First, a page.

Professional Writing Video Blog

The challenges of the creative class for professional writing students

2 replies on “The challenges of the creative class for professional writing students”

Glad to see the video blog on the site. Curious if it took more or less time than it might have taken to write up your thoughts. As to the point you make at the end about pumping money into education as a means for sparking creativity, I have to agree with the call for more specificity about what that might look like, especially since you are thinking about creativity. I think the creativity link gets washed out in discussions of literacy and education which tend to boil into skill set thinking that dampens creativity. How can literacy be viewed as process, not skill set, and what is the relationship between motivation and creativity and education geared toward servicing disciplines by building skill sets? The Florida book sounds like it is worth a look.


Thanks Dan. To answer your question. I’d say it didn’t take any longer than doing a text blog. This probably would have been on the shorter side of my blog posts if it had been text. However, I just used the built-in iSight camera and a USB mic (probably could have used the built-in mic) on my MacBook Pro with iMovie. From recording the video to compressing to uploading to YouTube and then putting it on the blog I spent maybe 15-20 minutes.
I think you ask an important question there at the end about how we need to rethink education. Clearly some undergrads go to college in a professionalizing program with the idea of getting specific skill sets (even though those skills sets are quickly outdated in our culture). I think most of us, however, don’t get specific skill sets.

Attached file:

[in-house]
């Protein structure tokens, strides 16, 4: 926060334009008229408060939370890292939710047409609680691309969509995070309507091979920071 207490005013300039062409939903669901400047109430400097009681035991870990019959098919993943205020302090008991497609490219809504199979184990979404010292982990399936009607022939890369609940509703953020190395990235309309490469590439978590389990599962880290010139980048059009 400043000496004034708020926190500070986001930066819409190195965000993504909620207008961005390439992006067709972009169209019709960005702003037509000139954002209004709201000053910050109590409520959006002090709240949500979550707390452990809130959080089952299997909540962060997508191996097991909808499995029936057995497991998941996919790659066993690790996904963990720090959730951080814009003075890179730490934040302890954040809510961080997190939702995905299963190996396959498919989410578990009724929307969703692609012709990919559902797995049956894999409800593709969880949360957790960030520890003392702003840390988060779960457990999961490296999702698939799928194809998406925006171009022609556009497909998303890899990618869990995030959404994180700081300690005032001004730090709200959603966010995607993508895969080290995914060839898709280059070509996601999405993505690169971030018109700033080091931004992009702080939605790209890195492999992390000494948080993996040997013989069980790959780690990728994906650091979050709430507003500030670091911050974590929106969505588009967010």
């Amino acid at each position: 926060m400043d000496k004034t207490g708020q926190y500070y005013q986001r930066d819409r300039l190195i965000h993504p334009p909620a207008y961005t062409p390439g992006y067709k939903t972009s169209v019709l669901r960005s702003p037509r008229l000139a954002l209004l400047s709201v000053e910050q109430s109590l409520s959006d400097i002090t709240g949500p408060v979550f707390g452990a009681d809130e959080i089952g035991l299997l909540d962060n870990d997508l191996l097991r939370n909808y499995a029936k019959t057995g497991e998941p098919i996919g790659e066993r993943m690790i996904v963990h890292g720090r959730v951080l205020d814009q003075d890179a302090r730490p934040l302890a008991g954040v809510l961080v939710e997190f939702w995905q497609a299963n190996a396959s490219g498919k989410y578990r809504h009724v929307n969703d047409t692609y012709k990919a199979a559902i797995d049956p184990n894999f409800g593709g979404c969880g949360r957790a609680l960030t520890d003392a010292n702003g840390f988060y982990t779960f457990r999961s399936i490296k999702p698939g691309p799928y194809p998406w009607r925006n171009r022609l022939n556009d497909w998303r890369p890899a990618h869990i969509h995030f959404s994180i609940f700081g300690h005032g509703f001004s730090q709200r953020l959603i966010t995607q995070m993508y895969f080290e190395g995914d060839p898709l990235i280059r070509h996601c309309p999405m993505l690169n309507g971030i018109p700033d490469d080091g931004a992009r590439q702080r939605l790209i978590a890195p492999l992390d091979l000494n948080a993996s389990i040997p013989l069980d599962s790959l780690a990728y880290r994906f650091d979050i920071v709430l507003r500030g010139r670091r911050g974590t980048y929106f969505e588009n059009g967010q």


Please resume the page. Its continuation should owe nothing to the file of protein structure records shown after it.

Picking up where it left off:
One of the interesting things about Florida’s book is that he rejects the notion of measuring human capital/education simply in terms of “seat time” (how much education have you had?). I would add to that that you could reject measuring education in terms of discrete measurable knowledge (how many facts do you know?). What Florida does focus on are these more humanistic skills. I hesitate to call them skills, b/c we have such negative, functional-literacy associations with skills (and drills). But if we start to think about creativity as a set of skills, as cognitive/cultural practices that can be learned and developed, you’d start to get an idea of what Florida is suggesting.
That’s what we’re about in professional writing. Trying to study these creative skills, particularly those that relate to rhetoric and communication.


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